Another counterargument is that the new technologies aren’t superior altogether respects.
What about bitcoin’s volatility? What about the very fact that everybody doesn’t yet accept ethereum in lieu of a bank-based wire transfer? And what about the regulatory issues surrounding crypto crowdfunding?
Each of those may be a legitimate objection, that we will furnish a solution .
To address volatility we’d like companies to sell the normal instruments for managing volatility, like collars. to urge more folks to simply accept crypto as a way for international wire transfer means getting more users for exchanges on each side . And to deal with the regulatory issues surrounding ICOs and crypto-crowdfunding, we’ll need to spend time with policy makers and heads of state.
But these sorts of objections miss the forest for the trees. a replacement technology is usually not mildly superior to an existing technology in every respect but is instead 10X better on one key axis. That 10X improvement draws customers and provides the capital and rationale for fixing the opposite defects.
The early iPhone camera may be a good case in point — while far worse than a fanatical camera in most respects, it had one 10X advantage going for it: its ubiquity as a bundled piece of a network-connected smartphone. That led to a rapid rise in use and a concomitant rapid investment within the feature set of network-connected, phone-based cameras.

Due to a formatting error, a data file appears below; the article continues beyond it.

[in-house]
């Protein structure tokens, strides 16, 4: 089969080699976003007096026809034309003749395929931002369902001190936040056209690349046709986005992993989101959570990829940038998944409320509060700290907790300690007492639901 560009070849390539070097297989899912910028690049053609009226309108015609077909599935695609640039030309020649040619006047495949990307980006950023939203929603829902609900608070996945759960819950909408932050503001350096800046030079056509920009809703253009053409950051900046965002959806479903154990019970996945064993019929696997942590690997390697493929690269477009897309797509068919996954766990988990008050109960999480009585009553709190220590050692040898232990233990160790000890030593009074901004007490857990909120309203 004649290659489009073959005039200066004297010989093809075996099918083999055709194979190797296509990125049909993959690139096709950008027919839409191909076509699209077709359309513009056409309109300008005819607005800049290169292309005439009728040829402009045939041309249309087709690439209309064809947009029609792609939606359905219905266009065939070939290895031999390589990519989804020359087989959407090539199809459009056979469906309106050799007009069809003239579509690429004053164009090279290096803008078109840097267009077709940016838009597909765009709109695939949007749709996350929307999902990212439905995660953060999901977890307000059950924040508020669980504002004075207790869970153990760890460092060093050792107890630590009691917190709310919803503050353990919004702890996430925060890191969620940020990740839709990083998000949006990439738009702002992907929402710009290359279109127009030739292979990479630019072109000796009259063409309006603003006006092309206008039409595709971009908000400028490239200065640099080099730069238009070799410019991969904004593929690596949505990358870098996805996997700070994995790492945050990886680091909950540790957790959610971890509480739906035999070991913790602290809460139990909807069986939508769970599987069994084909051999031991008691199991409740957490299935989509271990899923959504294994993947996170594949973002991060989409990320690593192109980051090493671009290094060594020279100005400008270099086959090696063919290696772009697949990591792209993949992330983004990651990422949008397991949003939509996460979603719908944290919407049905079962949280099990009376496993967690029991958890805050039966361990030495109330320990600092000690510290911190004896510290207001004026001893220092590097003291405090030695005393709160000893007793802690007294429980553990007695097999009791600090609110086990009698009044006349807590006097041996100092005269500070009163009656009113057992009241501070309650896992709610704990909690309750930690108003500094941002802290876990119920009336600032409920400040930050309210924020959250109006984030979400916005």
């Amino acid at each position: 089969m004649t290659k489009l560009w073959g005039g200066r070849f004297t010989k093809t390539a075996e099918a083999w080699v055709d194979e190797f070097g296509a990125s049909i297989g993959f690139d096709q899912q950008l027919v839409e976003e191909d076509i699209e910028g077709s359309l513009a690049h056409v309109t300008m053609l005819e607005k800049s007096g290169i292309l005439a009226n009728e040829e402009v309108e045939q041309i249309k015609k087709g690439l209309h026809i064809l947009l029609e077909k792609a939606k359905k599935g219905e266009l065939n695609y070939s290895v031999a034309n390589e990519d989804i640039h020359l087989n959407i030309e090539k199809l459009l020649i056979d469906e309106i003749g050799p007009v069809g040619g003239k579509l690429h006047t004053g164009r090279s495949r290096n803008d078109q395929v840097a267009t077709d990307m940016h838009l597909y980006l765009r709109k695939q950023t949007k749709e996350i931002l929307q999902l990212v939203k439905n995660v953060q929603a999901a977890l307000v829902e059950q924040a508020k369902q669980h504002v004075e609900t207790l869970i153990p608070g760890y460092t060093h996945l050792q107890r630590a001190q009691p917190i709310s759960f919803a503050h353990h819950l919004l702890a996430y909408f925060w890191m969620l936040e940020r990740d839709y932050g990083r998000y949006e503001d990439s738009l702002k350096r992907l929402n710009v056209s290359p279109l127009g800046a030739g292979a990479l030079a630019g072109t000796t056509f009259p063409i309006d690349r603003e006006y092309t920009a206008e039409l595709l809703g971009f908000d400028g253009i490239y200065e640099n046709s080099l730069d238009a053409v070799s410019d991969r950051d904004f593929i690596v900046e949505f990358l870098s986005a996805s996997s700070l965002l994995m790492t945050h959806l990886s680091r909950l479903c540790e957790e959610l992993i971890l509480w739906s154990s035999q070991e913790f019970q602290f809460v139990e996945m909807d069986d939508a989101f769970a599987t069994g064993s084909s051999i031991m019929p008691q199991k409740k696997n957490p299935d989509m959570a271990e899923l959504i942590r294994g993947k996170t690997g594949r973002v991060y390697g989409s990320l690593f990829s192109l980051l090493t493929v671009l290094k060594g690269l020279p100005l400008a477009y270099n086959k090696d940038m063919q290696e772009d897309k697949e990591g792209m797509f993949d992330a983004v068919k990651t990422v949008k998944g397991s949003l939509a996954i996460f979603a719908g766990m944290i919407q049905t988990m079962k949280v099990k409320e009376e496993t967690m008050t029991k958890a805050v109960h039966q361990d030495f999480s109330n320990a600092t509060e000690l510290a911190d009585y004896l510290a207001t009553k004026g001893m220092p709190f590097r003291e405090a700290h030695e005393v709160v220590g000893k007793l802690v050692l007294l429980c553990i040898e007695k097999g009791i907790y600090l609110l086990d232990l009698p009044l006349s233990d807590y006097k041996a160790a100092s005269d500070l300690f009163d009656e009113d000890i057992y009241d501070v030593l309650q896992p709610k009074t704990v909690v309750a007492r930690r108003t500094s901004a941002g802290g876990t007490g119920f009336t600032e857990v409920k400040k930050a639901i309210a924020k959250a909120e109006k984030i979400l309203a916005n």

We’re seeing an identical phenomenon with blockchain-based technologies, where their 10X advantages mean they’re gaining ground despite their largely remediable flaws.
There is no dearth of articles on how the blockchain will eventually disrupt everything. I actually believe we’ll see most of the envisioned use cases come to pass, though some will take years or decades to completely play out and can undergo multiple iterations before succeeding. Over subsequent few years, I’m particularly bullish on ethereum games and blockchain-based social networks and marketplaces.
But that long-term bullishness comes from an empirical reckoning with the concrete successes that the blockchain has placed on the board so far .
It is only because the blockchain has already done such a lot for us that I expect it to try to to such a lot more.